This article was published by The McAlvany Intelligence Advisor on Friday, August 4, 2017:

Image of Autonomous Robot From Second Grand Ch...

Image of Autonomous Robot From Second Grand Challenge Advancing to Urban Challenge.

The crux of the anti-capitalist cabal’s complaint about the robotic revolution taking place all across the country is this: since robots can do anything that a human can do, everyone’s job is on the chopping block. So how do they explain the simple bald that warehousing – where much of the robotic revolution is taking place – have increased? A year ago there were 867,300 people employed in warehousing. Today that number is approaching 950,000. And Apple is looking to add thousands more. How is that possible?

Part of the answer of course is the enormous in online sales, which hit $390 billion last year, nearly twice as much as in 2011. But part of the answer is that as warehouse operators are costs, prices to the consumer have been dropping as well. And this is allowing Economic Law No. 1 to kick in: when the price of something is reduced, more is demanded.

Robots are attacking frontally the three biggest costs in warehousing: labor, time, and real estate. The new robots take up less space: robots that are 28 inches wide are forcing 10 to 12-foot wide aisles originally designed for humans to shrink, allowing for more product to be stored. Some of them move at 25 miles an hour, faster than the fastest human can run. They rely on sensors so sophisticated that each knows where the others are so they avoid crashes. As a result existing warehouses are much more efficient, and new ones are being built smaller at much lower costs. Symbotic’s Rick Cohen says his ARs (autonomous robots) are allowing food retailers and wholesalers to cut their distribution center labor costs by a jaw-dropping 80 percent, while operating in warehouses that are 25 to 40 percent smaller.

The revolution is occurring so rapidly that Cohen’s prediction that it would take five years for roving robots to transform warehousing was off by four years! By July not only have those robots been developed and installed, they are revolutionizing warehouse operations for Saks Fifth Avenue’s owner Hudson’s Bay Company and Chinese online-retail giant JD.com Inc. The software has become so sophisticated that robots not only can find, select, grab, and move gadgets, toys, and other consumer products, they do so twice as fast as human workers.

The next generation of robots is already here: “collaborative” robots. They work alongside warehouse workers, telling them where products are located, boosting worker productivity without breaking the bank. Others are designed to fetch the products and bring them to the worker’s table. These CRs are small and relatively cheap – tens of thousands of dollars compared to miles of conveyor belts and other automated systems that run into the tens of millions of dollars. At a semi-conductor warehouse in Livermore, California, for example, using robots from Fetch Robotics, it can handle 30 to 50 percent more items in about half the time as before their arrival.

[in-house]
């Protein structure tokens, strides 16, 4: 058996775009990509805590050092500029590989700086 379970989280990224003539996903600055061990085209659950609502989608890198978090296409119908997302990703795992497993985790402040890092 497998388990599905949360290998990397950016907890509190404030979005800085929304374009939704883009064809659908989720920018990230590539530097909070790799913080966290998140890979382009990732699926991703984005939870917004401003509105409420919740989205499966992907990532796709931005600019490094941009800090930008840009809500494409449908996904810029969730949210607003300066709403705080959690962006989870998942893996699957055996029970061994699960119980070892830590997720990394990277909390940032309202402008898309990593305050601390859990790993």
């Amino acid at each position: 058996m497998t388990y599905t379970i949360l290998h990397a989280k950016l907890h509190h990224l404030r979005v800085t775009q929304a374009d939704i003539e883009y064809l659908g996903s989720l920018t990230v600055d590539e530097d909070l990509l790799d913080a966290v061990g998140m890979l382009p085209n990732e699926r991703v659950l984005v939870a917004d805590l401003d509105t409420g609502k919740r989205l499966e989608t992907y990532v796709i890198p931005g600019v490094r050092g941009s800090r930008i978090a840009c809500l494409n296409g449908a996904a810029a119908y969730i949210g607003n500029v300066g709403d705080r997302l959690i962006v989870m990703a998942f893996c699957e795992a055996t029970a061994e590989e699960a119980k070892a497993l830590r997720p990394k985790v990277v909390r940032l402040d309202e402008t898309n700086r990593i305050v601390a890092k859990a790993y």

So far, nearly a million people have watched SAM, the Semi-Automated Mason, on . SAM can lay 3,000 bricks in a day while the most skilled mason might be able to lay 700. The math is persuasive: the cost for SAM to lay a single brick is 4.5 cents while the cost for a human mason is 32 cents.

What most are missing, however, is not that SAM is putting those masons out of work but instead he is making them more efficient! They spend their time loading bricks onto SAM’s platform, they keep the cement hopper full, and they do the cleanup afterwards.

Still the question arises: what will all those allegedly being put out of work do to keep bread on the table? Jerry Kaplan, writing in the Wall Street Journal, has the answer: those displaced will find other, higher-paying jobs as a result of the continuing and accelerating robotic revolution:

Robots aren’t mechanical people. They are a new wave of automation, and, like previous waves, they reduce the need for human labor [the average warehouse worker can walk up to 20 miles and lift 50,000 pounds during a single shift].

In doing so, they make the remaining workers more productive and their companies more profitable. These profits then find their way into the pockets of employees, stockholders, and consumers through lower prices.

Kaplan says nothing about AI software development and management, robot repair, warehouse design, and administration that go along with the improved productivity robots are providing. He implies that lower prices will drive demand ever higher, providing improved standards of living. Even two college professors, doing a study for a recent European Central Bank conference, concluded that, after looking at data from 19 countries from 1970 to 2007, “country-level employment generally grows as aggregate productivity rises.”

The anti-capitalist cabal’s response is, to put it gently, muted.


Sources:

The Wall Street JournalA Robot Can Be a Warehouse Worker’s Best Friend

YouTube: Meet SAM, the bricklaying robot

ZeroHedge.comMeet SAM, Brick Laying Robot That Does The Work Of 6 Humans

The Wall Street JournalFully Autonomous Robots: The Warehouse Workers of the Near Future

The Wall Street JournalNext Leap for Robots: Picking Out and Boxing Your Online Order

Jerry Kaplan: Don’t Fear the Robots

Symbotic website

IBTimesAmazon Hiring For 100K New Jobs, Trump Tries To Take Credit Again

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